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Lowell Herr

 
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  • Ivy-20 Portfolio: Capitalization Or Risk-Adjusted Allocation Plan [View article]
    Brian,

    I'm not sure if the historical data found in the yellow sections of the analysis will answer your question. Normally, I would run the analysis over a five-year period, but some of the investment instruments did not have sufficient data to cover the entire five years.

    Lowell
    Sep 7 08:59 AM | Likes Like |Link to Comment
  • Why I Disagree With William Bernstein [View article]
    Warren Buffett is always the example used to support the argument for active investing. Selecting Buffett at this stage of the game is equivalent to identifying the individual(s) left standing after fifteen coin flips to a packed crowd in Yankee Stadium. Identify the few who will flip 15 consecutive heads before the first flip. Who was touting Buffett in the late 1960s?

    Of course there will be active investors who beat the market over a 40 to 50 year period. The laws of probability dictate such a conclusion. However, the laws of probability and the data on professional management point in a different direction.

    Lowell
    Sep 4 03:34 PM | 1 Like Like |Link to Comment
  • Basic Financial Principles To Consider When Building A Portfolio [View article]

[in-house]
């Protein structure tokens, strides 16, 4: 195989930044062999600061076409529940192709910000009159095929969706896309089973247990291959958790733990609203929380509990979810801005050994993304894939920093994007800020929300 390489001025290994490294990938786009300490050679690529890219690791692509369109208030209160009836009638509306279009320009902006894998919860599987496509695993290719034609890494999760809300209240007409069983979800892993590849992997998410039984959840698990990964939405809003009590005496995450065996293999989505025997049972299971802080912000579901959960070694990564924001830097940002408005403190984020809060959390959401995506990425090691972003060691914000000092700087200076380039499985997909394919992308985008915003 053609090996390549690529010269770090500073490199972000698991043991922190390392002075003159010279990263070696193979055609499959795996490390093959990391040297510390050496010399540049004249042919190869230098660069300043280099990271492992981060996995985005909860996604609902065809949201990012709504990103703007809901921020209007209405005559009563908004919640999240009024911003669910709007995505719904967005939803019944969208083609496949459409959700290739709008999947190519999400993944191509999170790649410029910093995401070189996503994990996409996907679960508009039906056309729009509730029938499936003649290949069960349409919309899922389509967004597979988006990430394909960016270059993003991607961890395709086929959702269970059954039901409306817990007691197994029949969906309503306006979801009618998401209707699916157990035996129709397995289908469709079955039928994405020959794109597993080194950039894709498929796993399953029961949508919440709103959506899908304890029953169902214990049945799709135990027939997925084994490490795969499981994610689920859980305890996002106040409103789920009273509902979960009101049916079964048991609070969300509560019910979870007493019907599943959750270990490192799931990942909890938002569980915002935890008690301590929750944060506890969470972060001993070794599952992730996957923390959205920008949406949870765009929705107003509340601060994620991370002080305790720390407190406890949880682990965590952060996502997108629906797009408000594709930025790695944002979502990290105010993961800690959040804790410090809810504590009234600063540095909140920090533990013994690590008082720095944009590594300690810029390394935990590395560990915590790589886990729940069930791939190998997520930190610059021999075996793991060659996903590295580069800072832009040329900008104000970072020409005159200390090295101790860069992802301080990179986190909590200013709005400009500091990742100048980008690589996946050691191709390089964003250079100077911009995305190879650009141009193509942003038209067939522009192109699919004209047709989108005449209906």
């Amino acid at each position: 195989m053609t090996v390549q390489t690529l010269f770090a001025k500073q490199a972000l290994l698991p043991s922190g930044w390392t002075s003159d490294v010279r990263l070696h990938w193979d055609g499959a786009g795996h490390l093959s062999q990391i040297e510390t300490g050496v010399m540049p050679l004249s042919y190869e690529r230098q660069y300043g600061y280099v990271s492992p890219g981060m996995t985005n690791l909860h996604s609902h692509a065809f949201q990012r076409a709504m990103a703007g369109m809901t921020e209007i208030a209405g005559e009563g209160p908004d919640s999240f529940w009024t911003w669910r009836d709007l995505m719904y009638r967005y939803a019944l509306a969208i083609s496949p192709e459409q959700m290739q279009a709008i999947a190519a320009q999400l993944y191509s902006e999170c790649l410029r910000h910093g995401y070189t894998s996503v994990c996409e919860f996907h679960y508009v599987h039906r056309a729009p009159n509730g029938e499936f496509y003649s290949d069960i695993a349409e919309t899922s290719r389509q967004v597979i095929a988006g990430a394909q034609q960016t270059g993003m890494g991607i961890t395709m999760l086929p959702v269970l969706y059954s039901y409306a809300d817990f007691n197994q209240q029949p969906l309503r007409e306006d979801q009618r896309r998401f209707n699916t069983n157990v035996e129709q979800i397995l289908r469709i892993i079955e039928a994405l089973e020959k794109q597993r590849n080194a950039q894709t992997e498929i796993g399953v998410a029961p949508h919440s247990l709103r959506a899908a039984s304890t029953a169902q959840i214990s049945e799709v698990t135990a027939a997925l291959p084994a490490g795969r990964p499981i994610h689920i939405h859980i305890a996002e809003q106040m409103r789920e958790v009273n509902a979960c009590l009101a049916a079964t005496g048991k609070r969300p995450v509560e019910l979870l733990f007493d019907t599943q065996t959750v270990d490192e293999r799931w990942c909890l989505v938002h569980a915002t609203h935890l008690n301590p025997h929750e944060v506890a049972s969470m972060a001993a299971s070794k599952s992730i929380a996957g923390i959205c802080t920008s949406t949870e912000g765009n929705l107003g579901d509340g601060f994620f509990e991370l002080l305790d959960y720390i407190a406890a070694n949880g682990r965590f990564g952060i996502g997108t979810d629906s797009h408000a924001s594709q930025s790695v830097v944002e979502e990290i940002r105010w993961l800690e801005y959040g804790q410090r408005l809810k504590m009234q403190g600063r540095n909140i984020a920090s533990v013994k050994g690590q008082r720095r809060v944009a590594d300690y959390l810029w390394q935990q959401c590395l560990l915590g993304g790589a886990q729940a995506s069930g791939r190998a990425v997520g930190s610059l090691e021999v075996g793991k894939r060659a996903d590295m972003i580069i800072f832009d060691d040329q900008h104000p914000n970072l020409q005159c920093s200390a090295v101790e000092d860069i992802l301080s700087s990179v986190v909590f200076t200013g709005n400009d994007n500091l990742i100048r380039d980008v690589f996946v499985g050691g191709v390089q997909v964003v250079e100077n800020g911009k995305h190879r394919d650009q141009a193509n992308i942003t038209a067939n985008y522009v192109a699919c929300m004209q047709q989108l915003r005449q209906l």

TIPs are only one hedge or protection against inflation. REITs and equity holdings should provide some protection. However, nothing is certain.

    As for major inflation occurring 40 years ago - that is even a greater reason for being on guard. If interest rates rise to where they were 10 to 12 years ago, interest on the national debt will eat up most of the budget.

    For an extreme position on TIPs, check out Zvi Bodie. Here is one link. http://cnnmon.ie/N2ZLjx

    Lowell
    Aug 31 05:36 AM | Likes Like |Link to Comment
  • Risk Adjusted Portfolio For Retirement [View article]
    Varan,

    Here is my analysis of the VTI, GLD, TLT, SHY portfolio.

    http://bit.ly/PH1Oao

    Lowell
    Aug 24 01:28 PM | Likes Like |Link to Comment
  • Risk Adjusted Portfolio For Retirement [View article]
    Varan,

    Using TLT instead of IEF, and allocating equal percentages to the four ETFs generates the following.

    Projected Return = 5.5%
    Projected SD = 6.1%
    Return/Risk Ratio = 0.9
    Diversification Metric = 51%
    Portfolio Autocorrelation = -16.8%

    Lowell
    Aug 24 08:27 AM | Likes Like |Link to Comment
  • Risk Adjusted Portfolio For Retirement [View article]